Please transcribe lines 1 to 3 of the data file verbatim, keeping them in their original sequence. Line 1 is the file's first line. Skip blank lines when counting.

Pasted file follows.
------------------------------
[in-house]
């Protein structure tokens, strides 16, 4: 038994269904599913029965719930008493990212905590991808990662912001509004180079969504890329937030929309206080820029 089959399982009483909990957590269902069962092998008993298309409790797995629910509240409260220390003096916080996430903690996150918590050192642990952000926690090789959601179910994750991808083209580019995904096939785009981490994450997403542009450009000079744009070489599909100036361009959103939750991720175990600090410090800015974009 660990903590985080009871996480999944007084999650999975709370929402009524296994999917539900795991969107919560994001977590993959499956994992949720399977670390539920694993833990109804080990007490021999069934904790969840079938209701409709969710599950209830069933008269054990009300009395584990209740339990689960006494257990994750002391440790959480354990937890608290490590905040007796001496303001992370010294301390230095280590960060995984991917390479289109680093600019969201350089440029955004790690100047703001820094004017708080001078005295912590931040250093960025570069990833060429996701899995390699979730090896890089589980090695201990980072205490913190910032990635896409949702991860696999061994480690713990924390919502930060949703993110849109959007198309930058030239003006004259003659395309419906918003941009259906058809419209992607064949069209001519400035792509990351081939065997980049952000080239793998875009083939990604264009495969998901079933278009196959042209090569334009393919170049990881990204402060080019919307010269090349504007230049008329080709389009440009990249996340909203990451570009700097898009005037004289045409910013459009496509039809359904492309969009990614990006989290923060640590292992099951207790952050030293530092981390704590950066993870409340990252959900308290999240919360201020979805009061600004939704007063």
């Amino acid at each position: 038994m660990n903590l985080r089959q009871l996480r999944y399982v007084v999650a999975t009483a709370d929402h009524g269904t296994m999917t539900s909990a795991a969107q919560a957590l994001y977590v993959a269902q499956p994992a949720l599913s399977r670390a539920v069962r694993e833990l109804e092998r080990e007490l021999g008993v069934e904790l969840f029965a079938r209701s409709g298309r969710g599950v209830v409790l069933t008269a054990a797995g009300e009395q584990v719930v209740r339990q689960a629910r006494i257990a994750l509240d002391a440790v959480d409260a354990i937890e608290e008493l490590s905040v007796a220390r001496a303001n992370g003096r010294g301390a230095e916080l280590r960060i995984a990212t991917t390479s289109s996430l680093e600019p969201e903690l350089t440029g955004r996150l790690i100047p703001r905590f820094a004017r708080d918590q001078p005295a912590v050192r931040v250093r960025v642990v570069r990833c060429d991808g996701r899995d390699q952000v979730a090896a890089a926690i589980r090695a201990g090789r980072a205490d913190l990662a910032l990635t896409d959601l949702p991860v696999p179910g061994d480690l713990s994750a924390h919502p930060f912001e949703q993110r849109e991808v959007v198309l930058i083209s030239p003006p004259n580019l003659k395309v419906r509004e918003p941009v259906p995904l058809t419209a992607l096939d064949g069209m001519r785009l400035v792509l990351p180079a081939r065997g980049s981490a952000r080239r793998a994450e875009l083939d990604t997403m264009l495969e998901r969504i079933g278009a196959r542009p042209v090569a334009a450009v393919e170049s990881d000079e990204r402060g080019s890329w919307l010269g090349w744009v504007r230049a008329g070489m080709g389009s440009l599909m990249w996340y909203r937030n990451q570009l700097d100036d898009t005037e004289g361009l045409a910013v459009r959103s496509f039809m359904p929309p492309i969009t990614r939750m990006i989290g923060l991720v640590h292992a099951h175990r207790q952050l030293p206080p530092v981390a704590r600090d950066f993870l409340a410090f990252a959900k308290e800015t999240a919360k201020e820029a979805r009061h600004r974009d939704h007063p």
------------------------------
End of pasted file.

[in-house]
């Protein structure tokens, strides 16, 4: 038994269904599913029965719930008493990212905590991808990662912001509004180079969504890329937030929309206080820029 089959399982009483909990957590269902069962092998008993298309409790797995629910509240409260220390003096916080996430903690996150918590050192642990952000926690090789959601179910994750991808083209580019995904096939785009981490994450997403542009450009000079744009070489599909100036361009959103939750991720175990600090410090800015974009 660990903590985080009871996480999944007084999650999975709370929402009524296994999917539900795991969107919560994001977590993959499956994992949720399977670390539920694993833990109804080990007490021999069934904790969840079938209701409709969710599950209830069933008269054990009300009395584990209740339990689960006494257990994750002391440790959480354990937890608290490590905040007796001496303001992370010294301390230095280590960060995984991917390479289109680093600019969201350089440029955004790690100047703001820094004017708080001078005295912590931040250093960025570069990833060429996701899995390699979730090896890089589980090695201990980072205490913190910032990635896409949702991860696999061994480690713990924390919502930060949703993110849109959007198309930058030239003006004259003659395309419906918003941009259906058809419209992607064949069209001519400035792509990351081939065997980049952000080239793998875009083939990604264009495969998901079933278009196959042209090569334009393919170049990881990204402060080019919307010269090349504007230049008329080709389009440009990249996340909203990451570009700097898009005037004289045409910013459009496509039809359904492309969009990614990006989290923060640590292992099951207790952050030293530092981390704590950066993870409340990252959900308290999240919360201020979805009061600004939704007063």
């Amino acid at each position: 038994m660990n903590l985080r089959q009871l996480r999944y399982v007084v999650a999975t009483a709370d929402h009524g269904t296994m999917t539900s909990a795991a969107q919560a957590l994001y977590v993959a269902q499956p994992a949720l599913s399977r670390a539920v069962r694993e833990l109804e092998r080990e007490l021999g008993v069934e904790l969840f029965a079938r209701s409709g298309r969710g599950v209830v409790l069933t008269a054990a797995g009300e009395q584990v719930v209740r339990q689960a629910r006494i257990a994750l509240d002391a440790v959480d409260a354990i937890e608290e008493l490590s905040v007796a220390r001496a303001n992370g003096r010294g301390a230095e916080l280590r960060i995984a990212t991917t390479s289109s996430l680093e600019p969201e903690l350089t440029g955004r996150l790690i100047p703001r905590f820094a004017r708080d918590q001078p005295a912590v050192r931040v250093r960025v642990v570069r990833c060429d991808g996701r899995d390699q952000v979730a090896a890089a926690i589980r090695a201990g090789r980072a205490d913190l990662a910032l990635t896409d959601l949702p991860v696999p179910g061994d480690l713990s994750a924390h919502p930060f912001e949703q993110r849109e991808v959007v198309l930058i083209s030239p003006p004259n580019l003659k395309v419906r509004e918003p941009v259906p995904l058809t419209a992607l096939d064949g069209m001519r785009l400035v792509l990351p180079a081939r065997g980049s981490a952000r080239r793998a994450e875009l083939d990604t997403m264009l495969e998901r969504i079933g278009a196959r542009p042209v090569a334009a450009v393919e170049s990881d000079e990204r402060g080019s890329w919307l010269g090349w744009v504007r230049a008329g070489m080709g389009s440009l599909m990249w996340y909203r937030n990451q570009l700097d100036d898009t005037e004289g361009l045409a910013v459009r959103s496509f039809m359904p929309p492309i969009t990614r939750m990006i989290g923060l991720v640590h292992a099951h175990r207790q952050l030293p206080p530092v981390a704590r600090d950066f993870l409340a410090f990252a959900k308290e800015t999240a919360k201020e820029a979805r009061h600004r974009d939704h007063p």